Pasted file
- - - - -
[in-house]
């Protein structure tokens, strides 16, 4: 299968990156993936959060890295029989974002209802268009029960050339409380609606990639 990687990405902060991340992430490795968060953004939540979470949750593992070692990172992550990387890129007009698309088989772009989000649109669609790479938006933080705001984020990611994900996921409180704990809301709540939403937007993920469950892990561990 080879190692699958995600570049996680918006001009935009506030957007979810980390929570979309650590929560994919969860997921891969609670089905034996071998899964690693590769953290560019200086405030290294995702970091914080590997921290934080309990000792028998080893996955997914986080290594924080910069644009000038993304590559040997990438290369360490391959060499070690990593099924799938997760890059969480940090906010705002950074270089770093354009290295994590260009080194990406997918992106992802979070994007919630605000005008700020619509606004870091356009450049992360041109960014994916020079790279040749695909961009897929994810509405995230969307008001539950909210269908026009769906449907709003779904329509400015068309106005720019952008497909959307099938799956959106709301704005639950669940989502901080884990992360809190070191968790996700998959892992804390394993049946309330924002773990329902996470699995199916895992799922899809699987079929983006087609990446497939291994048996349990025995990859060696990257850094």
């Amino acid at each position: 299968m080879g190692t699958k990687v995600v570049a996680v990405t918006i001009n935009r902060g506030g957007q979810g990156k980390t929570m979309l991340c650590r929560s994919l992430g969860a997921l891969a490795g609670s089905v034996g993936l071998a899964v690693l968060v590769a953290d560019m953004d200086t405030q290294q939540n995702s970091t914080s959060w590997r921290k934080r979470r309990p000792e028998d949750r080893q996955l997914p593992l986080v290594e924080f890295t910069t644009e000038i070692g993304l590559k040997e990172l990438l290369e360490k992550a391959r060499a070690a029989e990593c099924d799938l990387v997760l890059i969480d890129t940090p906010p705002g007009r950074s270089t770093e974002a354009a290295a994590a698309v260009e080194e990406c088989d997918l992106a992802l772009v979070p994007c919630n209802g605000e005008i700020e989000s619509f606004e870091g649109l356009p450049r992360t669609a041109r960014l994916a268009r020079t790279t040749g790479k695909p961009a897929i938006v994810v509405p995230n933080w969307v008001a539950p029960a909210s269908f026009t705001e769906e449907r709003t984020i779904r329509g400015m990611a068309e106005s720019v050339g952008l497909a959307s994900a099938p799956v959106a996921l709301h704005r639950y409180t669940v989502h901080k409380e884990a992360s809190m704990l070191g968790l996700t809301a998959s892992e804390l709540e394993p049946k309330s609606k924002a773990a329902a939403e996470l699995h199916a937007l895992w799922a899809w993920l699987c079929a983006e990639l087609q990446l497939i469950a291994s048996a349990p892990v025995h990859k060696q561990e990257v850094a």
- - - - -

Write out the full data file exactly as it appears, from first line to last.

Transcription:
[in-house]
């Protein structure tokens, strides 16, 4: 299968990156993936959060890295029989974002209802268009029960050339409380609606990639 990687990405902060991340992430490795968060953004939540979470949750593992070692990172992550990387890129007009698309088989772009989000649109669609790479938006933080705001984020990611994900996921409180704990809301709540939403937007993920469950892990561990 080879190692699958995600570049996680918006001009935009506030957007979810980390929570979309650590929560994919969860997921891969609670089905034996071998899964690693590769953290560019200086405030290294995702970091914080590997921290934080309990000792028998080893996955997914986080290594924080910069644009000038993304590559040997990438290369360490391959060499070690990593099924799938997760890059969480940090906010705002950074270089770093354009290295994590260009080194990406997918992106992802979070994007919630605000005008700020619509606004870091356009450049992360041109960014994916020079790279040749695909961009897929994810509405995230969307008001539950909210269908026009769906449907709003779904329509400015068309106005720019952008497909959307099938799956959106709301704005639950669940989502901080884990992360809190070191968790996700998959892992804390394993049946309330924002773990329902996470699995199916895992799922899809699987079929983006087609990446497939291994048996349990025995990859060696990257850094």
């Amino acid at each position: 299968m080879g190692t699958k990687v995600v570049a996680v990405t918006i001009n935009r902060g506030g957007q979810g990156k980390t929570m979309l991340c650590r929560s994919l992430g969860a997921l891969a490795g609670s089905v034996g993936l071998a899964v690693l968060v590769a953290d560019m953004d200086t405030q290294q939540n995702s970091t914080s959060w590997r921290k934080r979470r309990p000792e028998d949750r080893q996955l997914p593992l986080v290594e924080f890295t910069t644009e000038i070692g993304l590559k040997e990172l990438l290369e360490k992550a391959r060499a070690a029989e990593c099924d799938l990387v997760l890059i969480d890129t940090p906010p705002g007009r950074s270089t770093e974002a354009a290295a994590a698309v260009e080194e990406c088989d997918l992106a992802l772009v979070p994007c919630n209802g605000e005008i700020e989000s619509f606004e870091g649109l356009p450049r992360t669609a041109r960014l994916a268009r020079t790279t040749g790479k695909p961009a897929i938006v994810v509405p995230n933080w969307v008001a539950p029960a909210s269908f026009t705001e769906e449907r709003t984020i779904r329509g400015m990611a068309e106005s720019v050339g952008l497909a959307s994900a099938p799956v959106a996921l709301h704005r639950y409180t669940v989502h901080k409380e884990a992360s809190m704990l070191g968790l996700t809301a998959s892992e804390l709540e394993p049946k309330s609606k924002a773990a329902a939403e996470l699995h199916a937007l895992w799922a899809w993920l699987c079929a983006e990639l087609q990446l497939i469950a291994s048996a349990p892990v025995h990859k060696q561990e990257v850094a």